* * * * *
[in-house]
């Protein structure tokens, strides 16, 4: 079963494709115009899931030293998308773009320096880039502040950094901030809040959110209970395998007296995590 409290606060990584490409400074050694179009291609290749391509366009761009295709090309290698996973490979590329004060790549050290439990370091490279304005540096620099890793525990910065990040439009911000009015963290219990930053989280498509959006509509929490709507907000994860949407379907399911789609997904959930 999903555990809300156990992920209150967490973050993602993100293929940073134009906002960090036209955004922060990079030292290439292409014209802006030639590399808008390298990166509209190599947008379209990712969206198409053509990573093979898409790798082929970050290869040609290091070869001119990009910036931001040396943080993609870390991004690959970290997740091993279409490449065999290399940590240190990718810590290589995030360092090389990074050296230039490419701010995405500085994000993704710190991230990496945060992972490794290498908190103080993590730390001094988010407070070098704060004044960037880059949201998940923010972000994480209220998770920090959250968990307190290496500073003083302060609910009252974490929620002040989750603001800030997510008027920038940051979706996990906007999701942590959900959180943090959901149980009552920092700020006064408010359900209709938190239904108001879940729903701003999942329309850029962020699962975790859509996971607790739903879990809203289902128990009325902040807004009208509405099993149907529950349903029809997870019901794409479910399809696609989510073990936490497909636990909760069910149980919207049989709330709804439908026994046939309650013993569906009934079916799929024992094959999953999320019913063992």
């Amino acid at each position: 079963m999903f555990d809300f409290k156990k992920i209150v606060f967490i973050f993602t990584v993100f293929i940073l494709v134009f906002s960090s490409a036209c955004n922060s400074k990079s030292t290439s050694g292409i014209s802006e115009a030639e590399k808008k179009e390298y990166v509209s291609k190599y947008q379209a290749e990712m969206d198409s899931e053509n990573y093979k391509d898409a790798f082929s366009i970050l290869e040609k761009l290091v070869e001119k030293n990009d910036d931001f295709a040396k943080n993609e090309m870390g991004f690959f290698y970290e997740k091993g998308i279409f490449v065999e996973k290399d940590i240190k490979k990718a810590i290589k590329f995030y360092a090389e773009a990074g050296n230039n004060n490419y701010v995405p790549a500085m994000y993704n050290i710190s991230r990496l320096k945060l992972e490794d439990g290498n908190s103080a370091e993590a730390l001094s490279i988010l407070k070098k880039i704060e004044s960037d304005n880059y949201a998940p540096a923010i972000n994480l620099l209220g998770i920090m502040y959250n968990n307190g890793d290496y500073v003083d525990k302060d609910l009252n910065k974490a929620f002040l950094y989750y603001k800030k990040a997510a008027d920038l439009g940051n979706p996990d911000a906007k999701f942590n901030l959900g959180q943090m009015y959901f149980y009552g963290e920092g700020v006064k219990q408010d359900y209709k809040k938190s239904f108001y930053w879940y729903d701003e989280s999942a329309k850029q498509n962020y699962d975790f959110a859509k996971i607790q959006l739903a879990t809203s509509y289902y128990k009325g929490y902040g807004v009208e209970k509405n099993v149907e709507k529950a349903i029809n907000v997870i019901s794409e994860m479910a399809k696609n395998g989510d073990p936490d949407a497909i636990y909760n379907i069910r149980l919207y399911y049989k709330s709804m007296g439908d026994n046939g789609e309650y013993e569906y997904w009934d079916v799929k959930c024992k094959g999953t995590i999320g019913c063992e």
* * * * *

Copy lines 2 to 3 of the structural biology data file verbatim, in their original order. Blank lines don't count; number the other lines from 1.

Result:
């Protein structure tokens, strides 16, 4: 079963494709115009899931030293998308773009320096880039502040950094901030809040959110209970395998007296995590 409290606060990584490409400074050694179009291609290749391509366009761009295709090309290698996973490979590329004060790549050290439990370091490279304005540096620099890793525990910065990040439009911000009015963290219990930053989280498509959006509509929490709507907000994860949407379907399911789609997904959930 999903555990809300156990992920209150967490973050993602993100293929940073134009906002960090036209955004922060990079030292290439292409014209802006030639590399808008390298990166509209190599947008379209990712969206198409053509990573093979898409790798082929970050290869040609290091070869001119990009910036931001040396943080993609870390991004690959970290997740091993279409490449065999290399940590240190990718810590290589995030360092090389990074050296230039490419701010995405500085994000993704710190991230990496945060992972490794290498908190103080993590730390001094988010407070070098704060004044960037880059949201998940923010972000994480209220998770920090959250968990307190290496500073003083302060609910009252974490929620002040989750603001800030997510008027920038940051979706996990906007999701942590959900959180943090959901149980009552920092700020006064408010359900209709938190239904108001879940729903701003999942329309850029962020699962975790859509996971607790739903879990809203289902128990009325902040807004009208509405099993149907529950349903029809997870019901794409479910399809696609989510073990936490497909636990909760069910149980919207049989709330709804439908026994046939309650013993569906009934079916799929024992094959999953999320019913063992």
């Amino acid at each position: 079963m999903f555990d809300f409290k156990k992920i209150v606060f967490i973050f993602t990584v993100f293929i940073l494709v134009f906002s960090s490409a036209c955004n922060s400074k990079s030292t290439s050694g292409i014209s802006e115009a030639e590399k808008k179009e390298y990166v509209s291609k190599y947008q379209a290749e990712m969206d198409s899931e053509n990573y093979k391509d898409a790798f082929s366009i970050l290869e040609k761009l290091v070869e001119k030293n990009d910036d931001f295709a040396k943080n993609e090309m870390g991004f690959f290698y970290e997740k091993g998308i279409f490449v065999e996973k290399d940590i240190k490979k990718a810590i290589k590329f995030y360092a090389e773009a990074g050296n230039n004060n490419y701010v995405p790549a500085m994000y993704n050290i710190s991230r990496l320096k945060l992972e490794d439990g290498n908190s103080a370091e993590a730390l001094s490279i988010l407070k070098k880039i704060e004044s960037d304005n880059y949201a998940p540096a923010i972000n994480l620099l209220g998770i920090m502040y959250n968990n307190g890793d290496y500073v003083d525990k302060d609910l009252n910065k974490a929620f002040l950094y989750y603001k800030k990040a997510a008027d920038l439009g940051n979706p996990d911000a906007k999701f942590n901030l959900g959180q943090m009015y959901f149980y009552g963290e920092g700020v006064k219990q408010d359900y209709k809040k938190s239904f108001y930053w879940y729903d701003e989280s999942a329309k850029q498509n962020y699962d975790f959110a859509k996971i607790q959006l739903a879990t809203s509509y289902y128990k009325g929490y902040g807004v009208e209970k509405n099993v149907e709507k529950a349903i029809n907000v997870i019901s794409e994860m479910a399809k696609n395998g989510d073990p936490d949407a497909i636990y909760n379907i069910r149980l919207y399911y049989k709330s709804m007296g439908d026994n046939g789609e309650y013993e569906y997904w009934d079916v799929k959930c024992k094959g999953t995590i999320g019913c063992e």